Book of Mormon for Teens – Timeline and Authors

This is the next installment of my Illustrated Book of Mormon Commentary for Teenagers. You can see the first one here.

Before I really get into the Book of Mormon, itself, I wanted to have a few pages showing the timelines and authors of the Book of Mormon. As I wrote in Tiger’s Book:

“Sometimes when you are reading the Book of Mormon, it can be a little confusing to keep track of what you are reading. There are accounts of things as they happen, flashbacks, and the changing of hands with the records.

Hopefully, this timeline and author chart will help you keep the events and authors of the Book of Mormon straight!”

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The timeline – there is a lot to fit onto one page!!!

Several years ago, I did my own “story of the Book of Mormon” project. (You can read about it here.) As a part of this project, I created my own Book of Mormon timeline. I highly suggest this type of project. It really helped me to understand the Book of Mormon.

In any case, here is a copy of the timeline that I created: BoM Timeline (available as a PDF Download).

I also felt like Tiger should understand the authors of the Book of Mormon and the way that the plates were handed down. I found a very handy flowchart of the Book of Mormon Authors online here.

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Authors of the Book of Mormon

These two pages are chock-full of information. I didn’t have much space to make anything “cute!” No worries, though. I really think that this information will be helpful.

Finally, I included a quote that I really love about the Book of Mormon:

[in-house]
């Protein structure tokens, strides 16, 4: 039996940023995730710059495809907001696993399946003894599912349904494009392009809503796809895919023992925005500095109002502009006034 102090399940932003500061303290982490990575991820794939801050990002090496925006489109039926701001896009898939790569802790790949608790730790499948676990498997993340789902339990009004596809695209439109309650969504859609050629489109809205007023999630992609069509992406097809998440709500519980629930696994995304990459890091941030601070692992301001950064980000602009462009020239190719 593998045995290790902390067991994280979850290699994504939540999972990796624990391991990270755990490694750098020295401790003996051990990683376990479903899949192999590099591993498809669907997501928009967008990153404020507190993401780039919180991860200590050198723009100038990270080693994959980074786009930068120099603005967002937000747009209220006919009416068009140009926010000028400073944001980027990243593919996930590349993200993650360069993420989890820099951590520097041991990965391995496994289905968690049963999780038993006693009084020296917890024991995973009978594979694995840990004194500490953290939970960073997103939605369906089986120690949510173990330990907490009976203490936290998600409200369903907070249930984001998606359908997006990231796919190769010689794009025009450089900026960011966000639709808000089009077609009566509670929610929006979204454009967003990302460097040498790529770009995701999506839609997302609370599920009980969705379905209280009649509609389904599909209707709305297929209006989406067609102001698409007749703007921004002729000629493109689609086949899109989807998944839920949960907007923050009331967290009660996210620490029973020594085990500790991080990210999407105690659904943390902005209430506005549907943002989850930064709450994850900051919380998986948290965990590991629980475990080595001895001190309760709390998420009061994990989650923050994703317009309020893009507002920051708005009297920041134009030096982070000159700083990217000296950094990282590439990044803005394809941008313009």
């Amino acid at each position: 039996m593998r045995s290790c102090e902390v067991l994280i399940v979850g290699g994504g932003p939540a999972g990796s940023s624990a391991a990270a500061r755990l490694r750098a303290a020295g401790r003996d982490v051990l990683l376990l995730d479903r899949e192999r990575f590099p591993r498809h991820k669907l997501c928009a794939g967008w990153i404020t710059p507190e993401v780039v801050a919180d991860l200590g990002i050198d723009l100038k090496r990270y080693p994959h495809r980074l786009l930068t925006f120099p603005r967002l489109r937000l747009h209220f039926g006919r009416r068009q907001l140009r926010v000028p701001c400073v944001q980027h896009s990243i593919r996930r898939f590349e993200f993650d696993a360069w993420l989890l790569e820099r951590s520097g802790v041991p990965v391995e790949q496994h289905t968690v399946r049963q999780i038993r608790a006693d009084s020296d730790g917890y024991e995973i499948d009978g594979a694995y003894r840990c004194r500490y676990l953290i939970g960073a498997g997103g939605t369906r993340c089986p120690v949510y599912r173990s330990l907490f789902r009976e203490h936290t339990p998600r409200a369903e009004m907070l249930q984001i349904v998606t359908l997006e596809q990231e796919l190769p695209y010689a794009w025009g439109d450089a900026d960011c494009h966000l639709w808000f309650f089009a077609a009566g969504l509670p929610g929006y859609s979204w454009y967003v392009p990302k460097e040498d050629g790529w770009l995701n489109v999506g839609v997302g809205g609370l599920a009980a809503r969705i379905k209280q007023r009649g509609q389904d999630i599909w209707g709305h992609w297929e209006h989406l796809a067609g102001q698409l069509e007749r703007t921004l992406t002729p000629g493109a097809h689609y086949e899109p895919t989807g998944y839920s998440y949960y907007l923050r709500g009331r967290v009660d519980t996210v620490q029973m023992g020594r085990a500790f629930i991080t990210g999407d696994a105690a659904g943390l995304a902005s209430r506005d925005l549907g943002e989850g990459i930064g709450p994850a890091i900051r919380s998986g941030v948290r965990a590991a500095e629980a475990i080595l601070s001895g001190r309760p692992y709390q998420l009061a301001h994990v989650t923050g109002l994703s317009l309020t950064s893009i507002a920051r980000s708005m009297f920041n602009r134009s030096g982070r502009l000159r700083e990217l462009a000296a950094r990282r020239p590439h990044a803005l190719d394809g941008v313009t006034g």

“Would you like to have emblazoned on your soul an undeniable witness that the Savior descended beneath your sins and that there is no sin, no mortal plight outside the merciful reach of His Atonement – that for each of your struggles He has a remedy of superior healing power? Then read the Book of Mormon.” – Tad R. Callister (emphasis added)

Thanks for letting me share this project with you. I am so excited to actually get into the Book of Mormon now. I’m excited to be able to share my testimony with my daughter in a way that I hope she will be receptive to.  I’ll share more with you later!

Illustrated Book of Mormon Commentary for a Teenager (Part One)

When my oldest daughter turned 12, I made her a special book. (You can read about it here .) – She will be turning 16 in a little over a year, and I’ve decided to start making another book for her. This time, it will be about the Book of Mormon. (In case you’re wondering, I made a book for her when she was 14. I’ll probably post it on here soon).

The Title Page

The Title Page

So, I just started this. I’m using one of my favorite – sketchbooks (although the one I’m using is hardbound rather than wirebound).

Why am I doing this? Is it because I’m crazy? No. I’ve thought a lot about how to teach my children the gospel. I’ve thought about lecturing them – and lectures weren’t particularly helpful in my life. I mean I honestly don’t remember if my parents lectured me. I know that they said stuff to me, but I zoned out very easily as a teenager.

I don’t particularly like lecturing my teens right now, either. It feels boring and pointless. But how do we teach our kids the gospel? How do I teach them the things that I know and understand and what them to know and understand?

In this quest, I’ve been inspired by the words of Nephi:

“And we talk of Christ we rejoice in Christ, we preach of Christ, we prophesy of Christ, and we write according to our prophecies, that our children may know to what source they may look for a remission of their sins.” – 2 Nephi 25:26, emphasis added.

I feel like writing what I want to teach my children is an effective way (for me) to preach to them without seeming preachy! I can write lectures, make them cute and heartfelt, and instead of zoning out – my kids will treasure these lectures. That’s the idea, anyway. It’s not sneaky. I’m just being as wise as a serpent and as harmless as a dove. 🙂

So – this is a Book about the Book of Mormon. I’ve divided it as follows: